Leamington Lift Bridge is a structure which crosses the Union Canal near to where the canal ends at Lochrin Basin in Edinburgh.

Built in 1906, the bridge is constructed from a wooden deck that can be raised between two gantries to give a clearance of 9 feet (2.7 m) below to allow boats to pass.  The bridge previously carried cars but is now restricted to cyclists and pedestrians.

When the bridge is in the raised position, an adjacent lattice girder footbridge allows pedestrians to cross the canal.

In 2018 an inspection and assessment found that essential work was required to replace certain sections of the bridge. In December 2018 the project received £350,000 of funding, awarded through Sustrans Scotland’s National Cycle Network Development Programme, funded by the Scottish Government. This funding allowed works to upgrade the lifting mechanism and create a temporary alternative pedestrian access across the canal while the bridge was closed to public access.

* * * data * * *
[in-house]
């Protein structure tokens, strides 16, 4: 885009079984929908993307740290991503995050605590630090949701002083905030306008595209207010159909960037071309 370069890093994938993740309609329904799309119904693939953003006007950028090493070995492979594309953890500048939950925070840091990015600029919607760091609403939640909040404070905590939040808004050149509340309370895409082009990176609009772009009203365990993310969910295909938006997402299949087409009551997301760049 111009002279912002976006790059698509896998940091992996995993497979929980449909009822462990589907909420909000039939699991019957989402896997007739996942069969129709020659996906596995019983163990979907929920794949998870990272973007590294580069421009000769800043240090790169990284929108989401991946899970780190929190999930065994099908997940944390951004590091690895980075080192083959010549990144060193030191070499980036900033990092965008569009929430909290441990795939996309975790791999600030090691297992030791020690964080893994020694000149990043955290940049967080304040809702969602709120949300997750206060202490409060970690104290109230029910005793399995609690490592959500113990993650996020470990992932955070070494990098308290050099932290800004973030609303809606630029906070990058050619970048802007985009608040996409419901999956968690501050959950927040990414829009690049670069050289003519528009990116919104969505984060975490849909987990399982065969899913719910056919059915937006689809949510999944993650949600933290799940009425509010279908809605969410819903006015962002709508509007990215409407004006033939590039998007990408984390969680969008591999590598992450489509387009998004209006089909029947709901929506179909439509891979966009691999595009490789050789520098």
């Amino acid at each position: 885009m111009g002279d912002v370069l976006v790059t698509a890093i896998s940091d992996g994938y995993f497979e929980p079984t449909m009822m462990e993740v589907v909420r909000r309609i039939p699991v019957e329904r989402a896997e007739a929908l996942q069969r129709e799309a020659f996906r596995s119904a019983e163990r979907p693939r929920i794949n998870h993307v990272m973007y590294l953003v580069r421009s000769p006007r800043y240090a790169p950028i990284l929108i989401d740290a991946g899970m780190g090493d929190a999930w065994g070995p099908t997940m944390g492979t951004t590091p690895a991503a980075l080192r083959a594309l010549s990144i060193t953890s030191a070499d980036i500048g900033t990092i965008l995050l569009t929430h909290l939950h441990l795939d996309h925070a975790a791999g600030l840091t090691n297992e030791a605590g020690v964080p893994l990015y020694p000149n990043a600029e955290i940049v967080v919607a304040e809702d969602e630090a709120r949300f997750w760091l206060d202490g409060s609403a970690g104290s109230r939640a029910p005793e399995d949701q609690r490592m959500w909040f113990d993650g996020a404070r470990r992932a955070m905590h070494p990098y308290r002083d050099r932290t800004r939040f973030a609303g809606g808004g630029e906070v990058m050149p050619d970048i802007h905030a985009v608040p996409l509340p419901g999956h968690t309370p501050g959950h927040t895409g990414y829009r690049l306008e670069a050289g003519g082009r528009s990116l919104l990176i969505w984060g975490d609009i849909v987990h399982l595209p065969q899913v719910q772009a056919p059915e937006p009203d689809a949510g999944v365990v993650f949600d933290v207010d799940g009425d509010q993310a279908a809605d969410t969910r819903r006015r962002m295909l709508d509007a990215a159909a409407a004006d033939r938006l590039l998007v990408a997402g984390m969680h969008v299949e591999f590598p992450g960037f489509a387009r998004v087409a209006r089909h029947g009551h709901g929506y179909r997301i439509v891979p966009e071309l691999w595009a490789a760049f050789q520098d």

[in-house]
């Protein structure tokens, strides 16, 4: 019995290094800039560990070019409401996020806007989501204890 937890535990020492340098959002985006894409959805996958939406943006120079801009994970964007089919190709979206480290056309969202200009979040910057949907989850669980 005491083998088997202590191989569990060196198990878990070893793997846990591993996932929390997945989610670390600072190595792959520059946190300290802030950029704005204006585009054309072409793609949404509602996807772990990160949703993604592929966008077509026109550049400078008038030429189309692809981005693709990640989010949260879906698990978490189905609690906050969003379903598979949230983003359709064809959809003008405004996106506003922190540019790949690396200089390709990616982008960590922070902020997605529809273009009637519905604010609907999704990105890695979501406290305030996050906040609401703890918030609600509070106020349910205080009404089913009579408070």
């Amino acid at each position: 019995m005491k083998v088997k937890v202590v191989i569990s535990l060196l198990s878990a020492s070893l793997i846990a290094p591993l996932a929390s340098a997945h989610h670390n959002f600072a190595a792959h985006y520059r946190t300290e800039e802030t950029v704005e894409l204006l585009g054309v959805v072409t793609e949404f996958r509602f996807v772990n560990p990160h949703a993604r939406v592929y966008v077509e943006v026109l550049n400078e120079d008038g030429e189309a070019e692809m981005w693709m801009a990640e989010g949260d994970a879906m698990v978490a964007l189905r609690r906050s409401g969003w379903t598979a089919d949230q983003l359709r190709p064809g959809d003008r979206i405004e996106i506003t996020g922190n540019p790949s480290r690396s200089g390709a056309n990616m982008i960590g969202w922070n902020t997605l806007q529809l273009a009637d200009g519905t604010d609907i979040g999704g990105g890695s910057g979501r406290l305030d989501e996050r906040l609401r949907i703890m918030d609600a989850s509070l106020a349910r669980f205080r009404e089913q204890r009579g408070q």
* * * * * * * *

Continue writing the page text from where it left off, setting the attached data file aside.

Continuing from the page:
AMCOGiffen were awarded the contract by Scottish Canals and Sustrans and employed MHB as their temporary works designer.

MHB carried out the temporary works design for the support of the free-standing north towers by a scaffold system during the refurbishment works.  Propping works were designed to the plant room to allow removal of the footbridge support cantilever.

MHB also designed temporary bracing for the north side towers to allow access inside these for essential repairs.  The structure was then blast cleaned and painted returning it to its former glory.

Works on Leamington Lift Bridge began at the beginning of March 2019, and were completed in July 2019. 

Photos courtesy of AmcoGiffen.